British Insects: Pug moths (Lepidoptera-Geometridae)
Linariaria (Boisduval), linariaria Borkhausen.
Adults. Posterior tibiae of males 4-spurred. Wingspan 19–23 mm. Forewings not noticeably elongate; the outer margin convexly curved; the costa more or less straight; apically blunt.
Forewings relatively conspicuously patterned; pale brownish-ochreous, with conspicuous grey curved striae and a short blackish bar at the base of the costa; second and fifth transverse fasciae (i.e., before and after the median band) reddish-ochreous-brown, the median band itself dark grey, uniform and and not interrupted in the middle with ochreous, posteriorly curved rather than angulated; the subterminal line conspicuous; fringe only inconspicuously chequered. Forewings with a dark discal mark. The discal mark dot-like; not whitish-edged; black and distinct. Forewing fringes only somewhat chequered.
Hindwings whitish grey, darkly lined and striated; less conspicuously patterned than the forewings; conspicuously patterned (but less distinctly so than the forewings); transversely striated; with a clear discal mark; the fringes conspicuously chequered to not conspicuously chequered.
The abdomen plain.
Genitalia. The male abdominal plate in the form of two separate sclerotized components. The bursa copulatrix entirely smooth or only very finely scobinate (being only in part very finely scobinate).
Early stages, ecology. Botanically specialised. Foodplants herbaceous-dicotyledonous; Scrophulariaceae. The larvae found on Linaria vulgaris and Antirrhinum majus; feeding on flowers.
Months of appearance, distribution. Adults abroad June and July; larvae found August and September. South-east England, Central-southern England, South-west England, English Midlands, Northern England, Southern Scotland, Northern Scotland, Wales, and Ireland.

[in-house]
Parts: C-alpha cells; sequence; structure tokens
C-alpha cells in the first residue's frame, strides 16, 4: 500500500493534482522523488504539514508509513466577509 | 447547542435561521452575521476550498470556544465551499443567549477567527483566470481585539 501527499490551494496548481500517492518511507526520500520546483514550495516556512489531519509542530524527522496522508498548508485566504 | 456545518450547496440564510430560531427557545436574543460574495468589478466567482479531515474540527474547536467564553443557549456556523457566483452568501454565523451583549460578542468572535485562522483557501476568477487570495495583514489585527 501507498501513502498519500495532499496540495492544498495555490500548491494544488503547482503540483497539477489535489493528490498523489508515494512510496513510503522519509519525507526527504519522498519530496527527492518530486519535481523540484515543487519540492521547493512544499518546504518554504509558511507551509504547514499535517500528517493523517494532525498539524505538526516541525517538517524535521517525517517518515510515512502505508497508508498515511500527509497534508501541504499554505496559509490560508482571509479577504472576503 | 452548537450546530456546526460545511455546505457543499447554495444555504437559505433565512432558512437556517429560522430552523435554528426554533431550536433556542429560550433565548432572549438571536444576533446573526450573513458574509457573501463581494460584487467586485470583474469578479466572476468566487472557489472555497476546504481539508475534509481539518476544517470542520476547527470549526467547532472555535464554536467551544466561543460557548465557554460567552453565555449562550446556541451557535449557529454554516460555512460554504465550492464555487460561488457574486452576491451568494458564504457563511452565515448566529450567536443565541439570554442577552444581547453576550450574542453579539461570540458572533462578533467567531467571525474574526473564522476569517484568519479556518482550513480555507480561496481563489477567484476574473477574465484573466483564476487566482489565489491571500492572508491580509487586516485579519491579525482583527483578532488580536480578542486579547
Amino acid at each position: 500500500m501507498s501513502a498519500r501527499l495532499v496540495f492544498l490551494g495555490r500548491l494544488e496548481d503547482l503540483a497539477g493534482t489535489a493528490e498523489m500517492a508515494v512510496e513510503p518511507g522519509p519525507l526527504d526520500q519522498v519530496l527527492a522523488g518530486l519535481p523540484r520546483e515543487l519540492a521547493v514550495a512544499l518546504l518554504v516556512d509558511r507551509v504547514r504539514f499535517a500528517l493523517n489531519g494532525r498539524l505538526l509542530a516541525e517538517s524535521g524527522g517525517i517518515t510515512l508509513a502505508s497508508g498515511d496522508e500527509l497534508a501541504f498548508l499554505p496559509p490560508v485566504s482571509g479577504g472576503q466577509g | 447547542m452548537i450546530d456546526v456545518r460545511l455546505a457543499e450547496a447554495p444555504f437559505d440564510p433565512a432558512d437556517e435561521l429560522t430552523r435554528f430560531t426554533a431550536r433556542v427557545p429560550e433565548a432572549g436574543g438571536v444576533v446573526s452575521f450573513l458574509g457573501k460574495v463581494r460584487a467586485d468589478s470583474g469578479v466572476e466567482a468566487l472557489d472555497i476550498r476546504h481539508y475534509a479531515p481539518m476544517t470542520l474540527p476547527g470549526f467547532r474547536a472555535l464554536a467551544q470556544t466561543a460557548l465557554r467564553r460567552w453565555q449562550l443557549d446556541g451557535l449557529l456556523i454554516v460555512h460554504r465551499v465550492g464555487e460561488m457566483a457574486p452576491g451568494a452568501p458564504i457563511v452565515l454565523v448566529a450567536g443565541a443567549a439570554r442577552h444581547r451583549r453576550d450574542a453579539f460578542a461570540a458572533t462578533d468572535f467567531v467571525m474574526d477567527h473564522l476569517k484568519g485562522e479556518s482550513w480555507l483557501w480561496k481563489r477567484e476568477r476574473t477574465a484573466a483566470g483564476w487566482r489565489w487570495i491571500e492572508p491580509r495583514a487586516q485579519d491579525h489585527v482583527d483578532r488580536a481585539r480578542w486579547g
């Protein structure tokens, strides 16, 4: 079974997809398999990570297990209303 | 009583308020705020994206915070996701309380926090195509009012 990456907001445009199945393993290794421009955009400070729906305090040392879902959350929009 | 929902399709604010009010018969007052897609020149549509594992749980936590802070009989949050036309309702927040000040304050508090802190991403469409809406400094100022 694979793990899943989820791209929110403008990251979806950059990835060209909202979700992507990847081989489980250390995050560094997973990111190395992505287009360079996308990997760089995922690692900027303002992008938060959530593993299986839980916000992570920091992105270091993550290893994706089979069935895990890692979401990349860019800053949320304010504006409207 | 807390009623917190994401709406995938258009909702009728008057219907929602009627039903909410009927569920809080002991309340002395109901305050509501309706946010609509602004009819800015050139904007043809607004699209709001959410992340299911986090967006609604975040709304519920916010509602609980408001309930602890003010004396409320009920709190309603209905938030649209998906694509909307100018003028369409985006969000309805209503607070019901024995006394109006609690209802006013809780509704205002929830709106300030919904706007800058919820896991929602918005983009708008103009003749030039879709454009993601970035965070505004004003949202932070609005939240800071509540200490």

Special key characters. Forewings exhibiting a conspicuous broad median fascia from costa to dorsum; with a dark grey band and two reddish-ochreous fasciae. Hindwings whitish, or pale grey, or grey.
General comments. A common species except in Scotland. Resembling E. pulchellata, but generally smaller, neater looking and glossier; differing in the forewing striae being less waved and less distinct, the median band not interrupted with ochreous and its posterior edge not or less angulated, and the less distinct hindwing patterning.
Illustrations. • Larentiinae: Eupithecia linariata (Toadflax Pug. Original generic description: B. Ent. 64). • Eupithecia linariata: B. Ent. 64, legend+text. • Eupithecia linariata: B. Ent. 64, text cont.. • E. linariata (Toadflax Pug), with larva: Barrett. • E. linariata and E. pulchellata, with varieties and larvae: Barrett. • E. linariata, with 15 other pugs illustrated by Hubner (1790–1817). • E. linariata (Toadflax Pug), with other Pugs: South. • E. linareata (Toadflax Pug), with other Pugs: Swain.
To view the illustrations with detailed captions, go to the interactive key. This also offers full and partial descriptions, diagnostic descriptions, differences and similarities between taxa, lists of taxa exhibiting or lacking specified attributes, and distributions of character states within any set of taxa.
Cite this publication as: ‘Watson, L., and Dallwitz, M.J. 2003 onwards. British insects: Pug moths (Lepidoptera-Geometridae). Version: 29th December 2011. http://delta-intkey.com’.